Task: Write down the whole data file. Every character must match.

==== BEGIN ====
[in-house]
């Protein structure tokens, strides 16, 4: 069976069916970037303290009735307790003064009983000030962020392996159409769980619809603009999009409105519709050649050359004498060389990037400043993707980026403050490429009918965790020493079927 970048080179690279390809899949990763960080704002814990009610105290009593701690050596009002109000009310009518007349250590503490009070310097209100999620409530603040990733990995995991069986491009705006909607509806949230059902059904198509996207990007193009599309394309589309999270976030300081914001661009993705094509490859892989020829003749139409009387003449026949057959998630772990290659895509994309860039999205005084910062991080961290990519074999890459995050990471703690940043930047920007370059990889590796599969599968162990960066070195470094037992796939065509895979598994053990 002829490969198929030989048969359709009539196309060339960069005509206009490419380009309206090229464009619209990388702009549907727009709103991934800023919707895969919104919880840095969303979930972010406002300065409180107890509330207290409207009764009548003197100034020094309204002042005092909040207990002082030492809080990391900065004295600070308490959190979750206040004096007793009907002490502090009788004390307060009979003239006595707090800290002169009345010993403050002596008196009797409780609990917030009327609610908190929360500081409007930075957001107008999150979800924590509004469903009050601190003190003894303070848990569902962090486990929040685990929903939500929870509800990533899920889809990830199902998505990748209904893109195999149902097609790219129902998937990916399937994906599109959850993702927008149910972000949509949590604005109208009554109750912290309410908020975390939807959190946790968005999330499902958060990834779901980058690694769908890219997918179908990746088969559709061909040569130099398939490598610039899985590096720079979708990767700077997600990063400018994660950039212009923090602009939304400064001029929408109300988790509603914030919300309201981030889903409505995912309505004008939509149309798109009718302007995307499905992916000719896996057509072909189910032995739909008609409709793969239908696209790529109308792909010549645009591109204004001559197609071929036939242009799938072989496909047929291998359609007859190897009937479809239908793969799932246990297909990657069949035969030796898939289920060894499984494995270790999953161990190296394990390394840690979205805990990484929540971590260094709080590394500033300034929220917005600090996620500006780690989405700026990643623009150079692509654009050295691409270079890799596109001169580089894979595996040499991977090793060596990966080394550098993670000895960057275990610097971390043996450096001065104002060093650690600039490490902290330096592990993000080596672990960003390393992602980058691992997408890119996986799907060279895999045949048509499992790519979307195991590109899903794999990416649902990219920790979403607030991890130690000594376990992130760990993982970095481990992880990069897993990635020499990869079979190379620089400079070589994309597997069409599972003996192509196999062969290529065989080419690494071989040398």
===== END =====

[in-house]
């Protein structure tokens, strides 16, 4: 069976069916970037303290009735307790003064009983000030962020392996159409769980619809603009999009409105519709050649050359004498060389990037400043993707980026403050490429009918965790020493079927 970048080179690279390809899949990763960080704002814990009610105290009593701690050596009002109000009310009518007349250590503490009070310097209100999620409530603040990733990995995991069986491009705006909607509806949230059902059904198509996207990007193009599309394309589309999270976030300081914001661009993705094509490859892989020829003749139409009387003449026949057959998630772990290659895509994309860039999205005084910062991080961290990519074999890459995050990471703690940043930047920007370059990889590796599969599968162990960066070195470094037992796939065509895979598994053990 002829490969198929030989048969359709009539196309060339960069005509206009490419380009309206090229464009619209990388702009549907727009709103991934800023919707895969919104919880840095969303979930972010406002300065409180107890509330207290409207009764009548003197100034020094309204002042005092909040207990002082030492809080990391900065004295600070308490959190979750206040004096007793009907002490502090009788004390307060009979003239006595707090800290002169009345010993403050002596008196009797409780609990917030009327609610908190929360500081409007930075957001107008999150979800924590509004469903009050601190003190003894303070848990569902962090486990929040685990929903939500929870509800990533899920889809990830199902998505990748209904893109195999149902097609790219129902998937990916399937994906599109959850993702927008149910972000949509949590604005109208009554109750912290309410908020975390939807959190946790968005999330499902958060990834779901980058690694769908890219997918179908990746088969559709061909040569130099398939490598610039899985590096720079979708990767700077997600990063400018994660950039212009923090602009939304400064001029929408109300988790509603914030919300309201981030889903409505995912309505004008939509149309798109009718302007995307499905992916000719896996057509072909189910032995739909008609409709793969239908696209790529109308792909010549645009591109204004001559197609071929036939242009799938072989496909047929291998359609007859190897009937479809239908793969799932246990297909990657069949035969030796898939289920060894499984494995270790999953161990190296394990390394840690979205805990990484929540971590260094709080590394500033300034929220917005600090996620500006780690989405700026990643623009150079692509654009050295691409270079890799596109001169580089894979595996040499991977090793060596990966080394550098993670000895960057275990610097971390043996450096001065104002060093650690600039490490902290330096592990993000080596672990960003390393992602980058691992997408890119996986799907060279895999045949048509499992790519979307195991590109899903794999990416649902990219920790979403607030991890130690000594376990992130760990993982970095481990992880990069897993990635020499990869079979190379620089400079070589994309597997069409599972003996192509196999062969290529065989080419690494071989040398």